On the topic of rigged events or match fixing, Ontario banned betting on UFC fighting last December after a fight between Darrick Minner and Shayilan Nuerdanbieke attracted unusual betting in November. In announcing the ban an AGCO spokesperson stated:
“UFC does not prohibit all insiders from betting on UFC events, which could include an athlete’s coach, managers, handlers, athletic trainers, medical professionals or other persons with access to non-public information.”
The AGCO further added:
“The Standards exist to protect the betting public and to provide the necessary safeguards against odds manipulation, match-fixing and other integrity issues. This is not a decision we take lightly, knowing the popularity of UFC events in Ontario’s sports books. However, the risks of insider betting on event and wagering integrity should be highly concerning to all. It certainly is to us. We will continue to work with gaming operators, the OLG, iGaming Ontario and UFC to ensure that wagering on UFC events meets the AGCO’s Standards.”
Those beliefs were apparently very short lived since a month later Ontario lifted its ban claiming that UFC changed their rules to prohibit betting by any fighter on events and the AGCO was satisfied that future UFC fights would be fair. Many Ontario analysts believe the real reason for changing its decision was an outcry from bettors, along with regulated sportsbooks since UFC betting attracts a lot of wagering. Some analysts also feel that Ontario was being proactive believing that states would ban UFC after the controversy, but when no states did so, Ontario backed down, not wanting to be the outlier.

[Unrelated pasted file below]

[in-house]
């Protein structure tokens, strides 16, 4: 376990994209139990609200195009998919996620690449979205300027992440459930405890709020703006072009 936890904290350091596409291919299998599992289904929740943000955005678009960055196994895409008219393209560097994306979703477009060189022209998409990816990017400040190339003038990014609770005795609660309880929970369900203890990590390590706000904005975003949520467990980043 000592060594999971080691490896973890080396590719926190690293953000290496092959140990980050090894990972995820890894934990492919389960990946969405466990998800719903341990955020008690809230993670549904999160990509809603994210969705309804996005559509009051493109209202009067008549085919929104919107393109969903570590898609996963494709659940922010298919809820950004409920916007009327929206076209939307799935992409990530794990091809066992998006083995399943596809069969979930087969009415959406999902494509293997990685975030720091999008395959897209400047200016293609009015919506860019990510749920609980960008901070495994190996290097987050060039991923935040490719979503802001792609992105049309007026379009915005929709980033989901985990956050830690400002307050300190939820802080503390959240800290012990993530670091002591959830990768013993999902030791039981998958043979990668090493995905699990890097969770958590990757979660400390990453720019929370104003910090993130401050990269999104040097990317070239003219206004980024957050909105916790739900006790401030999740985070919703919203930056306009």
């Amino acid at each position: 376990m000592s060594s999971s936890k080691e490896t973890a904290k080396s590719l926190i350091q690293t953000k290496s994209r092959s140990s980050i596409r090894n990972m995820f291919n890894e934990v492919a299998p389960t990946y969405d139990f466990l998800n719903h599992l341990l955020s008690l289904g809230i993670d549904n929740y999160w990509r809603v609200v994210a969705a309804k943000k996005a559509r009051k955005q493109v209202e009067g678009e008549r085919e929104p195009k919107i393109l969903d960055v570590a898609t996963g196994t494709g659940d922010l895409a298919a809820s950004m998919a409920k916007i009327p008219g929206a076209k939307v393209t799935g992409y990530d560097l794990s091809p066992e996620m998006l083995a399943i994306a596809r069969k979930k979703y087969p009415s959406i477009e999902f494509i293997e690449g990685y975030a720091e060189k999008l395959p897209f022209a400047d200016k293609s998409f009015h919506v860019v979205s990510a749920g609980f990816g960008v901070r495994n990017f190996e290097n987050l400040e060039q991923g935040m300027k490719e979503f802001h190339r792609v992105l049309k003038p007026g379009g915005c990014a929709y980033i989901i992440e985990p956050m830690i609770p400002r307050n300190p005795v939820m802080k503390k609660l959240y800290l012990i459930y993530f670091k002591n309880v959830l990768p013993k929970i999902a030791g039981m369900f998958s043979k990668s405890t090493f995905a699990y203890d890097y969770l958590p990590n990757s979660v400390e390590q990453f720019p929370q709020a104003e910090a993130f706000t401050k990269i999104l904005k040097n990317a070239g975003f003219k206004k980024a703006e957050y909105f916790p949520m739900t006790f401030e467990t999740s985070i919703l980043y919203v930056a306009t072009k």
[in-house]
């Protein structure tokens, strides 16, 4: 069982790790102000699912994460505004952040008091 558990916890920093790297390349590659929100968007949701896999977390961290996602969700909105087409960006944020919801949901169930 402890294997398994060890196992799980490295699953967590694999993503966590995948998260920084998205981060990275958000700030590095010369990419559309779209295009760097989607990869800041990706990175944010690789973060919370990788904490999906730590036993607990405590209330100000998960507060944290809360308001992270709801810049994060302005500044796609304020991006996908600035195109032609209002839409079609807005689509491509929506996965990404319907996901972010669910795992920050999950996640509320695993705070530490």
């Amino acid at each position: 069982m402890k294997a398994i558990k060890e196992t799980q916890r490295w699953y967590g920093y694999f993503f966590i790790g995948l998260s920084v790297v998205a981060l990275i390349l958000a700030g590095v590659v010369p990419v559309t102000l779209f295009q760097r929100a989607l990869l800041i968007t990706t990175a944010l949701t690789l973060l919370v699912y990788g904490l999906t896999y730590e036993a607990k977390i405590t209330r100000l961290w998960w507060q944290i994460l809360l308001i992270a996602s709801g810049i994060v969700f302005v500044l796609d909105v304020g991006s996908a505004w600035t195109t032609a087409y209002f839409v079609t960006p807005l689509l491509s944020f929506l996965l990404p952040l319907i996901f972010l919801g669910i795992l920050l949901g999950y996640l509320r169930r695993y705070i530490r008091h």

Esports is another area where some states allow it, and some don’t. Four states and Ontario have regulated Esports and deemed it completely legal to bet, while eleven states have regulated the activity, but do not allow wagering on it. The remainder have outlawed it altogether. Some states also allow wagering on some Esports such as League of Legends, but do not allow wagering on Call of Duty or Arena of Valor, the logic being the former is “sports like and involves teamwork.” Most of the states that have banned it altogether say it’s simply not sports and violates their rules. Many of these states also have similar rules on virtual games and did not allow betting on the NASCAR e-racing which was quite popular at the start of the pandemic when all leagues were forced to shut down.